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Hoffmann, R. A wiki for the life sciences where authorship matters. Nature Genetics (2008)

Transcriptional analysis of endogenous and foreign genes in chloroplast transformants of Chlamydomonas.

Transcription from modified chloroplast genes has been studied in vitro, but only with the recently developed ability to stably introduce foreign DNA into Chlamydomonas reinhardtii chloroplast chromosomes in situ has it become possible to do so in vivo. Cloned chloroplast DNA sequences, into which had been inserted chimeric genes composed of the GUS coding sequence reporter under transcriptional control of chloroplast promoters for the C. reinhardtii atpA, atpB, and rbcL genes, were introduced into the cells on microprojectiles. These constructs become integrated into chloroplast chromosomes by homologous recombination. RNA gel blot analyses demonstrated that a single major beta-glucuronidase (GUS)-hybridizing transcript accumulates in each chloroplast transformant. We have found that: (1) Transcription of the chimeric gene begins at the same site as in the corresponding endogenous chloroplast gene; (2) the rates of transcription in vivo of the atpA:GUS and atpB:GUS genes relative to one another and to other genes are the same as those for the endogenous atpA and atpB genes, respectively, indicating that these promoters are fully functional despite being fused to a foreign gene and being at an alien location on the chloroplast chromosome; (3) in contrast to the atpA and atpB promoters, the rbcL promoter directs transcription of the rbcL:GUS gene at only 1% of the expected rate, suggesting that other features are required for optimal activity of this promoter; and (4) 22 base pairs upstream of the 5' end of the atpB:GUS transcript in the atpB promoter element is sufficient to confer wild-type levels of promoter activity.[1]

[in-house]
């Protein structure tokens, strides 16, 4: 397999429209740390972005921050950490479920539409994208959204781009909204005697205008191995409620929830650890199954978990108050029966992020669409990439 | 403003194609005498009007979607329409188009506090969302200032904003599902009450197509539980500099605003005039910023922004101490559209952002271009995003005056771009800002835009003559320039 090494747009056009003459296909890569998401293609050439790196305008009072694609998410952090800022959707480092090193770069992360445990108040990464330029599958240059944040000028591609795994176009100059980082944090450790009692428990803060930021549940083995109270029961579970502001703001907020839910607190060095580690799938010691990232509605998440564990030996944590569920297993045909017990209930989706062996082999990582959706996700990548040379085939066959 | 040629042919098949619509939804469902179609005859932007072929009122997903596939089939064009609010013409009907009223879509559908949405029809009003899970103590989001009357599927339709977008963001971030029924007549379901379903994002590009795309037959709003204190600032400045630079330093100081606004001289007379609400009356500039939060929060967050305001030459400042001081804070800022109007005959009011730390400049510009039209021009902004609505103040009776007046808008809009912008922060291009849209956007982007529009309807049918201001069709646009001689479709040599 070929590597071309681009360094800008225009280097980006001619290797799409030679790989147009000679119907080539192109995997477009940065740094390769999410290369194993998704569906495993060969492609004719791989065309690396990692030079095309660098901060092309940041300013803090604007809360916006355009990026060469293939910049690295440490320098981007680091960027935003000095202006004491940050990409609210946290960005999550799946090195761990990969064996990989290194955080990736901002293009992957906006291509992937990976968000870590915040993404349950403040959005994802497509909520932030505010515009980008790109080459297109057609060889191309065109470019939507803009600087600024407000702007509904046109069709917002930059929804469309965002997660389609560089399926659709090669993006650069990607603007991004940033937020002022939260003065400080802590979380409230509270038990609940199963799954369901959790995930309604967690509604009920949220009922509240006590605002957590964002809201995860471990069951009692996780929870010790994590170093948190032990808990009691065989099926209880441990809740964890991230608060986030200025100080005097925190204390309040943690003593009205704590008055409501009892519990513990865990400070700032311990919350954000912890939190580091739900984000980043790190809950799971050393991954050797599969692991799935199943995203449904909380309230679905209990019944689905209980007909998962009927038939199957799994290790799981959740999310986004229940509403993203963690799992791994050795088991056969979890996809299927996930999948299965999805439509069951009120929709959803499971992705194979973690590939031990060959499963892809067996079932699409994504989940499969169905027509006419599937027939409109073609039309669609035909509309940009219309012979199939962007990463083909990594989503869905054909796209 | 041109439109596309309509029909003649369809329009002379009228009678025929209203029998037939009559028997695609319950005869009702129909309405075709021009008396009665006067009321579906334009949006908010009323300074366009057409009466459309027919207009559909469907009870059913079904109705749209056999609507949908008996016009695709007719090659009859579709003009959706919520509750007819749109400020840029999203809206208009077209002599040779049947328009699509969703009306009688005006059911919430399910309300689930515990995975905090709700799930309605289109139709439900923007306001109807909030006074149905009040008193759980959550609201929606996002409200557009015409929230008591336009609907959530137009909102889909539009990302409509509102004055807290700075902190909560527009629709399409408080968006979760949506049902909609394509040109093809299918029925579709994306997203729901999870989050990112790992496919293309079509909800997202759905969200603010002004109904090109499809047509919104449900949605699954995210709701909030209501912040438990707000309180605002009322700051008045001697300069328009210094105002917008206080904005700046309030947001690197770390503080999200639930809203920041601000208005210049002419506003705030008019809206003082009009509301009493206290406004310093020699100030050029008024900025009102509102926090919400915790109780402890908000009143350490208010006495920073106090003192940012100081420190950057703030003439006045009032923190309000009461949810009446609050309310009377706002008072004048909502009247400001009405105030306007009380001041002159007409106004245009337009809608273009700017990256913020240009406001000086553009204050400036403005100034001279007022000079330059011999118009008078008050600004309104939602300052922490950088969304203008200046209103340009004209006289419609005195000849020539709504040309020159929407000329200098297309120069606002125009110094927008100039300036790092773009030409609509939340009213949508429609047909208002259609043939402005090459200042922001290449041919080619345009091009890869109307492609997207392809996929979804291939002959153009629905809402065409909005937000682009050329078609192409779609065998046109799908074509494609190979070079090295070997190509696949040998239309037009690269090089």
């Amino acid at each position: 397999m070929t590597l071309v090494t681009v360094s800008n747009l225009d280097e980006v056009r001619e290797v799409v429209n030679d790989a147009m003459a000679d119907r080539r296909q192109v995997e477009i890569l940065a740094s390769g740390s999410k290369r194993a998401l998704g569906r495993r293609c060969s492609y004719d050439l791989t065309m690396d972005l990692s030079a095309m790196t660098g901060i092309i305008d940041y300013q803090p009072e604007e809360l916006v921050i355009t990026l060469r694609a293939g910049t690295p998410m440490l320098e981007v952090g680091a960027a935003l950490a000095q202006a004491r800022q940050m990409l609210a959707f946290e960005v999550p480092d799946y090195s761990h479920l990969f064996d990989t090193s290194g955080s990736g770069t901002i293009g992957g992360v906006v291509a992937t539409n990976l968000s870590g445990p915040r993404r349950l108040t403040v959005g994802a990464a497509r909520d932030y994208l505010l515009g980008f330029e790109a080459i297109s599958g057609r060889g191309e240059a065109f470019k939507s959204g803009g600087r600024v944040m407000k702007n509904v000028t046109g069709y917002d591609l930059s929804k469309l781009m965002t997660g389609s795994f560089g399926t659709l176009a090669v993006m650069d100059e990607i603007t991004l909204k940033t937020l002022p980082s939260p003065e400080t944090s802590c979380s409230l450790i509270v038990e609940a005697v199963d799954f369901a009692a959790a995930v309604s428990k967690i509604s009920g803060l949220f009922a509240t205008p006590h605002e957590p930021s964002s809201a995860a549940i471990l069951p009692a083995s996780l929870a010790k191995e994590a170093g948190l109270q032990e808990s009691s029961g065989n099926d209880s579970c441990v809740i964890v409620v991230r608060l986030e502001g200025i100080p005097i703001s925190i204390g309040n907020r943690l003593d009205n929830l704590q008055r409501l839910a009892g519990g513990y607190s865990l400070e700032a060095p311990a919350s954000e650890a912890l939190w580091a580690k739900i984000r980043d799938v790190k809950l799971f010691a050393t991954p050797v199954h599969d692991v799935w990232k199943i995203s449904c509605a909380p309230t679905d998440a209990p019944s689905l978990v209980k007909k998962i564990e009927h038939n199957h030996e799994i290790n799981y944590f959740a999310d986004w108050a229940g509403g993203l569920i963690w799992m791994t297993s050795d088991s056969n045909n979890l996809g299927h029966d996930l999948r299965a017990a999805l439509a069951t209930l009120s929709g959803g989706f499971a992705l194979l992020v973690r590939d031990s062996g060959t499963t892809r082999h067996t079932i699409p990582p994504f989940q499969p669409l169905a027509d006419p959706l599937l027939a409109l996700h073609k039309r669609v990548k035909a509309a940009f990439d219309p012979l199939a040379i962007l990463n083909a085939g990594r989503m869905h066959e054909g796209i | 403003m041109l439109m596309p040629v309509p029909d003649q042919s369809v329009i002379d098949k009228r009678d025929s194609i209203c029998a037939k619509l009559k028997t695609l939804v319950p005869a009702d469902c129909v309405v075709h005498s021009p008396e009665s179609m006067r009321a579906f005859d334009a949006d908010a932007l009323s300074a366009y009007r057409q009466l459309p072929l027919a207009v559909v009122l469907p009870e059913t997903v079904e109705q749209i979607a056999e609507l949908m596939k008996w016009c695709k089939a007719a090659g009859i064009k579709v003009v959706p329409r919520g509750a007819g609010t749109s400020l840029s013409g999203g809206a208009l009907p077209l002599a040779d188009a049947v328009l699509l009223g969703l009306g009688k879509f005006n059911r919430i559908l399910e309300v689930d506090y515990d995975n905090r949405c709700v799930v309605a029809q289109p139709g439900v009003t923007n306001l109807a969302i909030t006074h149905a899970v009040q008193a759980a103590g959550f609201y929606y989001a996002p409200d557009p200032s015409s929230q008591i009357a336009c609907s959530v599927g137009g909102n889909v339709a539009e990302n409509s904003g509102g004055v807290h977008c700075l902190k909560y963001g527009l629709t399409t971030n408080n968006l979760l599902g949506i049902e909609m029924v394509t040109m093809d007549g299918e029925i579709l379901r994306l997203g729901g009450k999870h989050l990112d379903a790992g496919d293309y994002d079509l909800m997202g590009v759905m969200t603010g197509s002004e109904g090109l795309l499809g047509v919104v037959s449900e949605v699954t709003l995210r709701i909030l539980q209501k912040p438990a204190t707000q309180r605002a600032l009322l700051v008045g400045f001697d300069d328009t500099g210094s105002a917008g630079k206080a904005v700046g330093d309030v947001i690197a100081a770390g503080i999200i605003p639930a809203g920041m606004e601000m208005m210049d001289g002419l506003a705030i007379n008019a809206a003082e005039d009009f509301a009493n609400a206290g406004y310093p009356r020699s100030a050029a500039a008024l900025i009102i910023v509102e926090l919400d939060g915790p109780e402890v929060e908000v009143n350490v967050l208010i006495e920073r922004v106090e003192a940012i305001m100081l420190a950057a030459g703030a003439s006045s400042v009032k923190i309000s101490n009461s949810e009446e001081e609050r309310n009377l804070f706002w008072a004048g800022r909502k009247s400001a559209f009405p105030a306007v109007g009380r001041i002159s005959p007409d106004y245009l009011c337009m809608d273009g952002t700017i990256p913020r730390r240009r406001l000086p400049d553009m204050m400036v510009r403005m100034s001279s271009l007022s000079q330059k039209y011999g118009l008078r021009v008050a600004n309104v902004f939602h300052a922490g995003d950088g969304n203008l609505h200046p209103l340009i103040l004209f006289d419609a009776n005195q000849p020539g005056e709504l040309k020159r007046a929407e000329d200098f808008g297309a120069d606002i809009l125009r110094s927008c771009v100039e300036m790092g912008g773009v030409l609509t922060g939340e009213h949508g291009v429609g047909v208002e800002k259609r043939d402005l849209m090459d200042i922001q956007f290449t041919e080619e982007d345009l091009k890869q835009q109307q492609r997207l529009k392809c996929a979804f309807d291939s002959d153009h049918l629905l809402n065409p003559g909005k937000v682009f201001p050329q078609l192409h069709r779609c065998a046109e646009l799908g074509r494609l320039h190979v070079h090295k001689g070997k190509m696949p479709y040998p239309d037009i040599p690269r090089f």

1. Transcriptional analysis of endogenous and foreign genes in chloroplast transformants of Chlamydomonas. Blowers, A.D., Ellmore, G.S., Klein, U., Bogorad, L. Plant Cell (1990) [Pubmed]
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